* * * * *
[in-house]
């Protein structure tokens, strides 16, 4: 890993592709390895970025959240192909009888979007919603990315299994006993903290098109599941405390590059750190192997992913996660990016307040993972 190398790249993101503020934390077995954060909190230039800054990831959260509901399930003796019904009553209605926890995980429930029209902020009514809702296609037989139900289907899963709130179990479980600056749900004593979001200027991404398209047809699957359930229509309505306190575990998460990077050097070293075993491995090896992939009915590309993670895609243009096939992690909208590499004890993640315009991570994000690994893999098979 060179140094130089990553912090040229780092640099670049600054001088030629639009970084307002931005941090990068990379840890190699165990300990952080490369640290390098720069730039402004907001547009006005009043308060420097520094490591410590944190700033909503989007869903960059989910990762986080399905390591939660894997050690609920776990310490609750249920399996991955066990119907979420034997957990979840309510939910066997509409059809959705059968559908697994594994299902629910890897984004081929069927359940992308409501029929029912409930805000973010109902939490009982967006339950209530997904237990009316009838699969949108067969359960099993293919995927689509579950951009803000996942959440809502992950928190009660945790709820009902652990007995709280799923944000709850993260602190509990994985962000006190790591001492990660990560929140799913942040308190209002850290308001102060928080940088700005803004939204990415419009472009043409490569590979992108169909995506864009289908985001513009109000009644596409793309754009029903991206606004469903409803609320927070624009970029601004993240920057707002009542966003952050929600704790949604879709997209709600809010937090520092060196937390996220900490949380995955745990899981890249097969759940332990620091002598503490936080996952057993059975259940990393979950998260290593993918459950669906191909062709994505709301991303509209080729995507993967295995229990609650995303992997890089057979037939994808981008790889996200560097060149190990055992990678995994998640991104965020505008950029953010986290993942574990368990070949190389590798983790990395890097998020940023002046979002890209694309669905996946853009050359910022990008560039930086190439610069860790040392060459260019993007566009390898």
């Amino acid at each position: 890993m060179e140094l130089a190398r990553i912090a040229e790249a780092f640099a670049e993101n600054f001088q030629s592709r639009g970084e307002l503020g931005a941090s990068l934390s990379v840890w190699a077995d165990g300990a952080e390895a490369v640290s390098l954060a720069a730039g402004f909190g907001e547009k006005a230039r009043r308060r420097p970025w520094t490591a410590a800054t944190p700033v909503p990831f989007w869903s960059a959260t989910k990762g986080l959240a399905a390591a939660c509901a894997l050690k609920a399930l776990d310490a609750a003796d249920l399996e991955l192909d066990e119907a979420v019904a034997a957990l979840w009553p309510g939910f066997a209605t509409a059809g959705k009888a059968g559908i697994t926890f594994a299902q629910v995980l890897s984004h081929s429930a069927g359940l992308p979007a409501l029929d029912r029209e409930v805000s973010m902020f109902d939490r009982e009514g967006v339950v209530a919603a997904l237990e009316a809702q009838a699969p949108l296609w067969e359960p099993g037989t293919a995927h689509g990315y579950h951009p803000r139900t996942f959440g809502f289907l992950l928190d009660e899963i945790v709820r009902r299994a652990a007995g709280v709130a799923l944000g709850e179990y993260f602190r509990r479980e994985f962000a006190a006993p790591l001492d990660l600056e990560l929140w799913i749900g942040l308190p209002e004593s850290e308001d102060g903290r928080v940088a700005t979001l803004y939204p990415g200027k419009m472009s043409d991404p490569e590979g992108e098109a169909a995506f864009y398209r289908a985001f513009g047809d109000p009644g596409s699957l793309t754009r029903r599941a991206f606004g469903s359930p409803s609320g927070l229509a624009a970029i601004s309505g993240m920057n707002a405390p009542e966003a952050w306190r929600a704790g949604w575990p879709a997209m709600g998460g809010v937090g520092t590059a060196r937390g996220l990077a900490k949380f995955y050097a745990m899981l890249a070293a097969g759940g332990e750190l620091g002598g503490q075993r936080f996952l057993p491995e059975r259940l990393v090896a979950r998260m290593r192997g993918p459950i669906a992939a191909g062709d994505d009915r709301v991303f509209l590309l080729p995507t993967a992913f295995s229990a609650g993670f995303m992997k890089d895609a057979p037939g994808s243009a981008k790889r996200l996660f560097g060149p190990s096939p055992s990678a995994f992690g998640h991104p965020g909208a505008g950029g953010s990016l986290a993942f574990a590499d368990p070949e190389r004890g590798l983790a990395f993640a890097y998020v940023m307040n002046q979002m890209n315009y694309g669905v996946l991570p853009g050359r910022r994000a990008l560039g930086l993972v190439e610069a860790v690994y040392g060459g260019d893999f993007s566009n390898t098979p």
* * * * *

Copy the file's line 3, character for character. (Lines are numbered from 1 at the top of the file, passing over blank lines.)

């Amino acid at each position: 890993m060179e140094l130089a190398r990553i912090a040229e790249a780092f640099a670049e993101n600054f001088q030629s592709r639009g970084e307002l503020g931005a941090s990068l934390s990379v840890w190699a077995d165990g300990a952080e390895a490369v640290s390098l954060a720069a730039g402004f909190g907001e547009k006005a230039r009043r308060r420097p970025w520094t490591a410590a800054t944190p700033v909503p990831f989007w869903s960059a959260t989910k990762g986080l959240a399905a390591a939660c509901a894997l050690k609920a399930l776990d310490a609750a003796d249920l399996e991955l192909d066990e119907a979420v019904a034997a957990l979840w009553p309510g939910f066997a209605t509409a059809g959705k009888a059968g559908i697994t926890f594994a299902q629910v995980l890897s984004h081929s429930a069927g359940l992308p979007a409501l029929d029912r029209e409930v805000s973010m902020f109902d939490r009982e009514g967006v339950v209530a919603a997904l237990e009316a809702q009838a699969p949108l296609w067969e359960p099993g037989t293919a995927h689509g990315y579950h951009p803000r139900t996942f959440g809502f289907l992950l928190d009660e899963i945790v709820r009902r299994a652990a007995g709280v709130a799923l944000g709850e179990y993260f602190r509990r479980e994985f962000a006190a006993p790591l001492d990660l600056e990560l929140w799913i749900g942040l308190p209002e004593s850290e308001d102060g903290r928080v940088a700005t979001l803004y939204p990415g200027k419009m472009s043409d991404p490569e590979g992108e098109a169909a995506f864009y398209r289908a985001f513009g047809d109000p009644g596409s699957l793309t754009r029903r599941a991206f606004g469903s359930p409803s609320g927070l229509a624009a970029i601004s309505g993240m920057n707002a405390p009542e966003a952050w306190r929600a704790g949604w575990p879709a997209m709600g998460g809010v937090g520092t590059a060196r937390g996220l990077a900490k949380f995955y050097a745990m899981l890249a070293a097969g759940g332990e750190l620091g002598g503490q075993r936080f996952l057993p491995e059975r259940l990393v090896a979950r998260m290593r192997g993918p459950i669906a992939a191909g062709d994505d009915r709301v991303f509209l590309l080729p995507t993967a992913f295995s229990a609650g993670f995303m992997k890089d895609a057979p037939g994808s243009a981008k790889r996200l996660f560097g060149p190990s096939p055992s990678a995994f992690g998640h991104p965020g909208a505008g950029g953010s990016l986290a993942f574990a590499d368990p070949e190389r004890g590798l983790a990395f993640a890097y998020v940023m307040n002046q979002m890209n315009y694309g669905v996946l991570p853009g050359r910022r994000a990008l560039g930086l993972v190439e610069a860790v690994y040392g060459g260019d893999f993007s566009n390898t098979p």